For the most part, we are still scrambling to come to terms with the tax changes enacted at the end of last year with the American Taxpayer Relief Act (ATRA). The ATRA involves more than tax math and even includes some novel notions. One of those notions relevant to estate planning is the concept of “portability.” A recent Q&A in The Wall Street Journal reveals that the “Gift-Tax Exclusion Isn't 'Portable'.” Consequently, there are some important lessons to draw from this. The concept of “portability” first arose in 2011. Essentially, “portability” is a feature of your unified credit. The unified credit is a fancy term for the amount you can exclude from taxation either by way of gifting during your lifetime or through bequests after death. Under current tax law, you get one unified amount ($5.25 million under current law) to use either in life or in death. If unused by one spouse at death, the amount becomes “portable” in that such spouse can pass any unused credit to their surviving spouse in much the same way they pass their assets. This is not the same as your annual gift tax exclusion, which is the amount you or anyone can give during the course of any given year without taxation or effect upon your lifetime gift tax exclusion (aka unified credit). Your annual gift tax exclusion is not “portable.” Once we get used to it, “portability” may be a real time-saver and could simplify many estate plans. In the interim, however, it is strange in its novelty compared to traditionally-accepted estate planning techniques. Even if you are not susceptible to the estate tax at its current level, you might want to investigate how “portability” may impact your own estate planning. Note: the benefits of “portability” are not automatic and require some very specific steps to enjoy it.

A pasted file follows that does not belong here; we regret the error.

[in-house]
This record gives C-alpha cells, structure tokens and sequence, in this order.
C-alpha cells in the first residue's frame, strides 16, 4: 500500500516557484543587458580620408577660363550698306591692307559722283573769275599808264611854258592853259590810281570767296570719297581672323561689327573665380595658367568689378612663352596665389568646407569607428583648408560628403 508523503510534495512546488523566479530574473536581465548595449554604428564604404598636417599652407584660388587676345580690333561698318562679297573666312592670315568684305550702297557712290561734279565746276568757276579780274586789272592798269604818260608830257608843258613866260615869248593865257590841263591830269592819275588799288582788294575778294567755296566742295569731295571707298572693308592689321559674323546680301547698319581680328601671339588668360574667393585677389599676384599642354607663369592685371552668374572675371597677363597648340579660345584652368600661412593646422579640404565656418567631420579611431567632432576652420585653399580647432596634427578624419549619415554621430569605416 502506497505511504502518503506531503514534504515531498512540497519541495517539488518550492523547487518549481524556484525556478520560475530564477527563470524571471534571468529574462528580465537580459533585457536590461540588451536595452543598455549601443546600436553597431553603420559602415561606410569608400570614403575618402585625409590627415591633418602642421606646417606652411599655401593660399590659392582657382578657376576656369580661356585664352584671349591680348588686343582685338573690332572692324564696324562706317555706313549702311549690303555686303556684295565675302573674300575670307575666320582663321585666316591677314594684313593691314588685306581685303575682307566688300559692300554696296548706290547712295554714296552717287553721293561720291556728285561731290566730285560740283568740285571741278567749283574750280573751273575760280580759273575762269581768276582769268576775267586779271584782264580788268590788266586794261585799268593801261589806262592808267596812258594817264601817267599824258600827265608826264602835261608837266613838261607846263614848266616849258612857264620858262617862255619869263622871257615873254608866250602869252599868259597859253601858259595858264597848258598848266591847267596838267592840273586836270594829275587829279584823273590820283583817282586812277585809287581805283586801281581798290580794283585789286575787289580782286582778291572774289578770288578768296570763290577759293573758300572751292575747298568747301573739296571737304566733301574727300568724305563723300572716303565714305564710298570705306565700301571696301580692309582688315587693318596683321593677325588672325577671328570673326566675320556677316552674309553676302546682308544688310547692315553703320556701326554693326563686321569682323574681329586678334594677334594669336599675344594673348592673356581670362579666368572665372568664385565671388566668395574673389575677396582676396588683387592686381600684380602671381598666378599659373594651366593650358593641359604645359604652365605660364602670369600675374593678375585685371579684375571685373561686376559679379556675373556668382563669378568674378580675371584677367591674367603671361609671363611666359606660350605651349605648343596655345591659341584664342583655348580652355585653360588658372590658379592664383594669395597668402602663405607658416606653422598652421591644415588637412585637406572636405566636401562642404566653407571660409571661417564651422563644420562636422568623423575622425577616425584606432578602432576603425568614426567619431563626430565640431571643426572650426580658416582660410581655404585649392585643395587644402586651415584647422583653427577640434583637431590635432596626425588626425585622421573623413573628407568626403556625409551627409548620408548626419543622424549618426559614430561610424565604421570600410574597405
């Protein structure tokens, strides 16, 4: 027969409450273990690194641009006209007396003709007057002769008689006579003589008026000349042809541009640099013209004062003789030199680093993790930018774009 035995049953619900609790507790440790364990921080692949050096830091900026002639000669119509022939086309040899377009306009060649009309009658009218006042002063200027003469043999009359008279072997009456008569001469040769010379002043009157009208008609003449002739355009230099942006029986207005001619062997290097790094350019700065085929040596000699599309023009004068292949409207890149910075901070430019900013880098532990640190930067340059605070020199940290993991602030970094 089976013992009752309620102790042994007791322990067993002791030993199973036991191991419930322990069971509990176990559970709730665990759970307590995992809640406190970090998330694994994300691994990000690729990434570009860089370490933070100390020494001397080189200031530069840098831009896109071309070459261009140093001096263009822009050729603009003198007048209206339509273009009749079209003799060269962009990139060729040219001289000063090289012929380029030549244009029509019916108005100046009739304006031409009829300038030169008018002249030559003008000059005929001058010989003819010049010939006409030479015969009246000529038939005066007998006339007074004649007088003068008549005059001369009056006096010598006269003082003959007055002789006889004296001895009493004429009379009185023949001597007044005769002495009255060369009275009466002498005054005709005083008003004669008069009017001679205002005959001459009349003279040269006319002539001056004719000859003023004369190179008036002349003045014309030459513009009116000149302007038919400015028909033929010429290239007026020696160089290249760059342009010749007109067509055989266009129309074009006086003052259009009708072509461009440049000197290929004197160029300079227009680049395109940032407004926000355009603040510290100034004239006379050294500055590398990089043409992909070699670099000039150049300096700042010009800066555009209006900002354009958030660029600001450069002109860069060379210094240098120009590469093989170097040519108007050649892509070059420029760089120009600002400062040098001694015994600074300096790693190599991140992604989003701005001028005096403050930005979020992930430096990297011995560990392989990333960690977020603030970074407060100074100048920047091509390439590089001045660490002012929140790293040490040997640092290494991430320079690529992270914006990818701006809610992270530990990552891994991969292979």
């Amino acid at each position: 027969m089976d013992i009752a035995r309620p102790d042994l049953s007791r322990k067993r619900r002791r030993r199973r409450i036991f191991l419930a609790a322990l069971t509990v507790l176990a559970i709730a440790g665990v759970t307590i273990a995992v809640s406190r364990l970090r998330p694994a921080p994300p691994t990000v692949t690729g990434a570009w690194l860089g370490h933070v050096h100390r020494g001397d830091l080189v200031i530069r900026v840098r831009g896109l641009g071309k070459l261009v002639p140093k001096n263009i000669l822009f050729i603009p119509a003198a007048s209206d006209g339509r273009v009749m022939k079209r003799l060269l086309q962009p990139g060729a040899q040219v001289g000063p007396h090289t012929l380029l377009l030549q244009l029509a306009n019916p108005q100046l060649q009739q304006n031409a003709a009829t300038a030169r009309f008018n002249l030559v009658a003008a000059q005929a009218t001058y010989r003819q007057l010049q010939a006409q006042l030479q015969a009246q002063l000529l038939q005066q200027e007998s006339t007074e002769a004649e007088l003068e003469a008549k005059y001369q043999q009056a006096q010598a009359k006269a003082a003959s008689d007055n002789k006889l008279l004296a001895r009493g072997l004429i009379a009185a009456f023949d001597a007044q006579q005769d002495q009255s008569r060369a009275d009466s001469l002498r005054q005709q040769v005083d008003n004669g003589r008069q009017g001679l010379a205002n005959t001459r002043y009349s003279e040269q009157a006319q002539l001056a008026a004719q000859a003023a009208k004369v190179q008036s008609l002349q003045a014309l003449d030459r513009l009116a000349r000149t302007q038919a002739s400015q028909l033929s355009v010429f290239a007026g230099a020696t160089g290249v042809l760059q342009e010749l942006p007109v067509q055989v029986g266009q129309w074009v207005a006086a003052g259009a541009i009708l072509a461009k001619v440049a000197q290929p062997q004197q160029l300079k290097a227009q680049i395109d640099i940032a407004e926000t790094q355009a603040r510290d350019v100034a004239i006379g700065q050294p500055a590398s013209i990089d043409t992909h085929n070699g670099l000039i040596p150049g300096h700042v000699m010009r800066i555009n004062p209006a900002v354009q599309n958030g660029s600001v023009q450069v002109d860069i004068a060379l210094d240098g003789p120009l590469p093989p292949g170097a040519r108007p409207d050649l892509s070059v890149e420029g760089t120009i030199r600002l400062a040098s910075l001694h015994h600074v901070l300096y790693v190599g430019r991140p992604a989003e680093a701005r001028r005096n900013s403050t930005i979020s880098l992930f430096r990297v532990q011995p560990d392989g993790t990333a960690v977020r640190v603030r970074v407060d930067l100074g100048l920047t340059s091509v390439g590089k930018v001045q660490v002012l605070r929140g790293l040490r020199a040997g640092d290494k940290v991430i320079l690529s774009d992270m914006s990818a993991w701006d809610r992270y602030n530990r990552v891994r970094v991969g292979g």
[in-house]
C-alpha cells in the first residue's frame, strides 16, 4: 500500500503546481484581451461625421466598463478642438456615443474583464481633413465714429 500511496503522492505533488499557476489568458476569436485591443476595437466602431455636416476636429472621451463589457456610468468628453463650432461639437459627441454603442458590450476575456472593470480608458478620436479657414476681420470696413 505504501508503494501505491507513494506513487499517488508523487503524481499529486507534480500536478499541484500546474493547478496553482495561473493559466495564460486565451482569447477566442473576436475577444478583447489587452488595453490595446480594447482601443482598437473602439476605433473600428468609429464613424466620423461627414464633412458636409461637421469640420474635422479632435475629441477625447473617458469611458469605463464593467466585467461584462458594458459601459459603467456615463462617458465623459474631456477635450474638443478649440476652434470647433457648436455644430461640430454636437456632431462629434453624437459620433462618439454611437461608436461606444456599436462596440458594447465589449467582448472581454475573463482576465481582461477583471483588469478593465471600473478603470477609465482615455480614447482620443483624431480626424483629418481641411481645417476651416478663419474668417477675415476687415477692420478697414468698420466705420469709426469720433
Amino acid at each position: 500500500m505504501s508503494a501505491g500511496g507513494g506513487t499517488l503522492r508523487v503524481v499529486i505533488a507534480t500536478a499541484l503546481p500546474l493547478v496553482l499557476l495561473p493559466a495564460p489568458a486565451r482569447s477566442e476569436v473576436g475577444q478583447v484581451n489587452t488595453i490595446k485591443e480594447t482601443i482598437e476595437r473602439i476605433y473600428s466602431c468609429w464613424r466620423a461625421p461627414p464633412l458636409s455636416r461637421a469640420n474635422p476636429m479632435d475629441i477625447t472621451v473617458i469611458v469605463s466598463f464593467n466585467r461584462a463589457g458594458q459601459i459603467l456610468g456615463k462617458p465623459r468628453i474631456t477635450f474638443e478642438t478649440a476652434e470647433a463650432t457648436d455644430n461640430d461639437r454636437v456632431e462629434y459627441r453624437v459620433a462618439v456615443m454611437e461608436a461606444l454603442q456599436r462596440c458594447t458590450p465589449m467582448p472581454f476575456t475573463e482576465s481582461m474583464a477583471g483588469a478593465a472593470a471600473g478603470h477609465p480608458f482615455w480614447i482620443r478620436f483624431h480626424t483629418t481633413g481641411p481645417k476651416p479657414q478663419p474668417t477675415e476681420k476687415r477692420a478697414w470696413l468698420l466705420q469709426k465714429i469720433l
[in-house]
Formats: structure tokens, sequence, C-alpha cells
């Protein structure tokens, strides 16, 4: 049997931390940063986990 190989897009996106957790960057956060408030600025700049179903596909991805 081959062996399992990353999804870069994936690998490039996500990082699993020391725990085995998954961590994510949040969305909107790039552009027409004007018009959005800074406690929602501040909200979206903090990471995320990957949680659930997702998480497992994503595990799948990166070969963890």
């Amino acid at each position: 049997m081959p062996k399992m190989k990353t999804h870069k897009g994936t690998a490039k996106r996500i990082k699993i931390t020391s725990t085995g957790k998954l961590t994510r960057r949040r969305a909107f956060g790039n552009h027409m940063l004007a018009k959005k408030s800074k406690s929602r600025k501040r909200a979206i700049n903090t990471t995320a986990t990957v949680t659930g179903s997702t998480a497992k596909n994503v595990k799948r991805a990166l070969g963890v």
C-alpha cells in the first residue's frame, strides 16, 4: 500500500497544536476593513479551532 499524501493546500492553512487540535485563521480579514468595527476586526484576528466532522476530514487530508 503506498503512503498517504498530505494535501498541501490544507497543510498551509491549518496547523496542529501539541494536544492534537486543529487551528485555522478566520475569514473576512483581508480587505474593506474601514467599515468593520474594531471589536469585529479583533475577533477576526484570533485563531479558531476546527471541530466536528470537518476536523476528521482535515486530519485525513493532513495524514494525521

Reference: The Wall Street Journal (June 22, 2013) “Gift-Tax Exclusion Isn't 'Portable'
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